Unions are corporations’. electronic databases such as LexisNexis or cd-roms. While digitally encoded information has the capacity to transcend the borders of the nation-state.23 Despite the us Supreme Court ruling in favour of Tasini in 2001. material previously part of common repositories of knowledge such as public libraries becomes subject to litigious society within the political economy of a digital age. microfilm or microfiche archive and new archival and storage media such as online newspapers or magazines. The case of us freelance journos seeking payment for new media republication of their stories is seminal’. the social-technical condition of all communica148 . Most of it is so thoroughly covered in case law that the major players don’t bother to buck the system. while freelance journalists – that is. The follow-up question on the efficacy of unions in instances of dispute with management over ip elicited further cynicism from another respondent: ‘Unions are too stupid to do this properly. those who belong to the class of creative labourers – obtained some success in this instance. The New York Times v Tasini case prompts two key issues that I will only flag here: firstly. The New York Times v Tasini case which this second respondent refers to is notable for the successful class action filed in 1993 by the National Writers Union (nwu) on behalf of freelance journalists against The New York Times. All these respondents were aware of their union’s policy on ip issues.24 and secondly. though one respondent held a high level of cynicism: ‘I’ve never heard a union take a credible position on ip’. They are as much a part of the problem since they agree to perverse work relations. New York Times v Tasini foregrounds the continued importance the nation-state and its domestic legal regimes hold for any analysis of information societies. Further. Others noted that disputes of this nature were ‘an ongoing battle on many fronts’ and that ‘the meaa/aja newsletter often has such stories. resulting in the erasure of what would otherwise be a digital commons. which had resold and republished articles electronically from their print archive and were refusing to pay freelance journalists for republication on the grounds that there was no difference in form between a print. we are again reminded of the social-political forces which shape our understanding of and relationship to media technologies.organized networks primarily concerned with ip’. The New York Times refused to compensate journalists and decided instead to delete all freelance written articles from their electronic archival media.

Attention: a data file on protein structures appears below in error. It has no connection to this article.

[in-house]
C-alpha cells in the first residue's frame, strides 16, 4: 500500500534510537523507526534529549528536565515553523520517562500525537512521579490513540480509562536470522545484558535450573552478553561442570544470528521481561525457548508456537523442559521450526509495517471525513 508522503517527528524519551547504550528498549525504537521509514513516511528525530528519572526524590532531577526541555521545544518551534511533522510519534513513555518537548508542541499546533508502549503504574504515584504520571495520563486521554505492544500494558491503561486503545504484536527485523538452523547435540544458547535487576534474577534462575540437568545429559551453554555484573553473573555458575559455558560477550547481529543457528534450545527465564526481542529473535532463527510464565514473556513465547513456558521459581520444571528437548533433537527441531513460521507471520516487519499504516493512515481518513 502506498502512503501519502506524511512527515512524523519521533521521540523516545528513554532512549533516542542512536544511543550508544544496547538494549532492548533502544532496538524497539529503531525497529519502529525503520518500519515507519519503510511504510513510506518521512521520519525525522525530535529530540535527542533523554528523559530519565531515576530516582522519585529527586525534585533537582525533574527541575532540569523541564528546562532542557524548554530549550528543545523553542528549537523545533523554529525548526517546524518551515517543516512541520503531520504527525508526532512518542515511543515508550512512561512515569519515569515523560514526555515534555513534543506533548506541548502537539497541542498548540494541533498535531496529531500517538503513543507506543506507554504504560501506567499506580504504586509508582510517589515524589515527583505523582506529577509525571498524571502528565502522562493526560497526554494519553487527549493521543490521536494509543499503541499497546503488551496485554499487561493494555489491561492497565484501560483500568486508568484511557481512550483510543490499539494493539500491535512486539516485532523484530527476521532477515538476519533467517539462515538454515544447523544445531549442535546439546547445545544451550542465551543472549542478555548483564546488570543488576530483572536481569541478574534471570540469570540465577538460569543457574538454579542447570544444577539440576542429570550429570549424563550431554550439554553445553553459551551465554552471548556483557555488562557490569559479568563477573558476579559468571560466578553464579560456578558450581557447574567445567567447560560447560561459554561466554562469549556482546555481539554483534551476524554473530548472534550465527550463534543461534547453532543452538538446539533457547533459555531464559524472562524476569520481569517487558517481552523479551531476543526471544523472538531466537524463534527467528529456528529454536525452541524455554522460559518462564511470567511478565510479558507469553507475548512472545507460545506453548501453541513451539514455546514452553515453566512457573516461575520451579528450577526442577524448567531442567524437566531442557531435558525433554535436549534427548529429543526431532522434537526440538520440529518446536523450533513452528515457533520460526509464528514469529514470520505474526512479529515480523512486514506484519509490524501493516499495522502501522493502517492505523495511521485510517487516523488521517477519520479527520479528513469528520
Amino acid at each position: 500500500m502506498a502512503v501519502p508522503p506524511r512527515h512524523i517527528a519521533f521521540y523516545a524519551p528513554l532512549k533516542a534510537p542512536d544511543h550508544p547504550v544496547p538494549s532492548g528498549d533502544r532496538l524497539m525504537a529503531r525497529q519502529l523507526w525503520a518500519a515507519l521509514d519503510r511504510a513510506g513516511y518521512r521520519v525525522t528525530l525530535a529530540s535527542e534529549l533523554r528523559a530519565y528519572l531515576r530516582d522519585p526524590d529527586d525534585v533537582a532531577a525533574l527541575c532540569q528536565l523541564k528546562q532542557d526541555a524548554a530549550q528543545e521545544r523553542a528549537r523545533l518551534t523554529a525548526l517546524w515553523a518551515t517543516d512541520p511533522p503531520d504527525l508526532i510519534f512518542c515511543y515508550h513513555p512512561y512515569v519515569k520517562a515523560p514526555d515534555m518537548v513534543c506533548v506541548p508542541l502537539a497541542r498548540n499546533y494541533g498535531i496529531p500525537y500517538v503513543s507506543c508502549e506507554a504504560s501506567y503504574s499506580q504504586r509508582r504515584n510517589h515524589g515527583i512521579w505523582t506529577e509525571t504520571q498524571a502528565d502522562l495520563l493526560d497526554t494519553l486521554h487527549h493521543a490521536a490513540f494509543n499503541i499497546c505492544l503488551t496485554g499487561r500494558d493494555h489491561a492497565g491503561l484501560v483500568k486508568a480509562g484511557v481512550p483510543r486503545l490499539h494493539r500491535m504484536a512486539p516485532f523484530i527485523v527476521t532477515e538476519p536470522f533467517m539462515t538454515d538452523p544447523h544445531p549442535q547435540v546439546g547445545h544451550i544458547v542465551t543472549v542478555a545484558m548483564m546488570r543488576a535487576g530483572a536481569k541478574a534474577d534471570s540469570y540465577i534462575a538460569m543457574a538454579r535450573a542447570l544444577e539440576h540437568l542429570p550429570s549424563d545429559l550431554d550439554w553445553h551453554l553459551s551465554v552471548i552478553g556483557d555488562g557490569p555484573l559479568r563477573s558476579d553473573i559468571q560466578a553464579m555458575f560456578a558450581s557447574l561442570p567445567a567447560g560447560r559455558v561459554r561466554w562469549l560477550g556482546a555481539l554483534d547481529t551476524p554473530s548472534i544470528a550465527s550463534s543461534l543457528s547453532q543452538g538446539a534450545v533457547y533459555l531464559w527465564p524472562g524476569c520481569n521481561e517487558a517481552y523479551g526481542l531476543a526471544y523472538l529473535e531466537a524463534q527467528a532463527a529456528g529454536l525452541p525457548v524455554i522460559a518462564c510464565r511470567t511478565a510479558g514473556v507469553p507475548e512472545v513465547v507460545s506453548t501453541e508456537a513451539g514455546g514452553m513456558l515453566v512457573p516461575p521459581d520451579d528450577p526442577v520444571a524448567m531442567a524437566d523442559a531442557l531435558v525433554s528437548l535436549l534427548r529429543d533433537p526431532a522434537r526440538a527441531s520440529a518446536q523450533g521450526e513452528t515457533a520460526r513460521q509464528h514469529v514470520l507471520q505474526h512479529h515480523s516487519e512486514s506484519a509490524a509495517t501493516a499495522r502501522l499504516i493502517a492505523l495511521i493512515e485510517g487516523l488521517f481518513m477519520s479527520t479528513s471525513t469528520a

Yet such horizontal organization isn’t without its own class distinctions that continue to operate in symbolic. The remaining four respondents took the opportunity to register more developed responses. One person said ‘yes’. the task of identifying new divisions of labour within the creative industries and informational economies has been one of the key underlying interests and motiva149 . That said. such a ruling has no legal bearing outside the usa in terms of how some of the very same transnational media conglomerates conduct their business practices in other countries. While the old divisions of labour may have been cast away. this isn’t to say that new divisions of labour haven’t taken their place. To summarize: while the majority of respondents did belong to one or more unions. To put it simply. a good proportion of these respondents did not seem satisfied with or have any great faith in the efforts of unions to negotiate disputes over ip in the workplace. the old divisions of labour in what are generally considered “the creative industries” (really the cultural industries) have broken down because of technological changes’. economic and political dimensions. the media situation in turn gives rise to the problematic of translation for media culture and its attendant labour practices and modes of creation. Multitudes and the Exploitation of Network Sociality The final question in the survey asked respondents if they thought there was a need for workers in their field to become more organized. It has been commonplace since the late 1990s to hear stories of musical entrepreneurs who simultaneously engage in the previously separated activities of production. this respondent correlates the convergence of different media technologies with the demise of the previous markers of class distinction premised on the vertical organization of labour within the culture industries. Interestingly. and two others didn’t know. while New York Times v Tasini set a legal precedent for how media corporations are to go about republishing the work of commissioned freelance journalists. particularly around the impact that ip has on their potential income. Indeed. at least within the advanced economies. One person stated that ‘Musicians need a militant union. distribution and consumption.creative labour tions media is always already situated within specific discourse networks.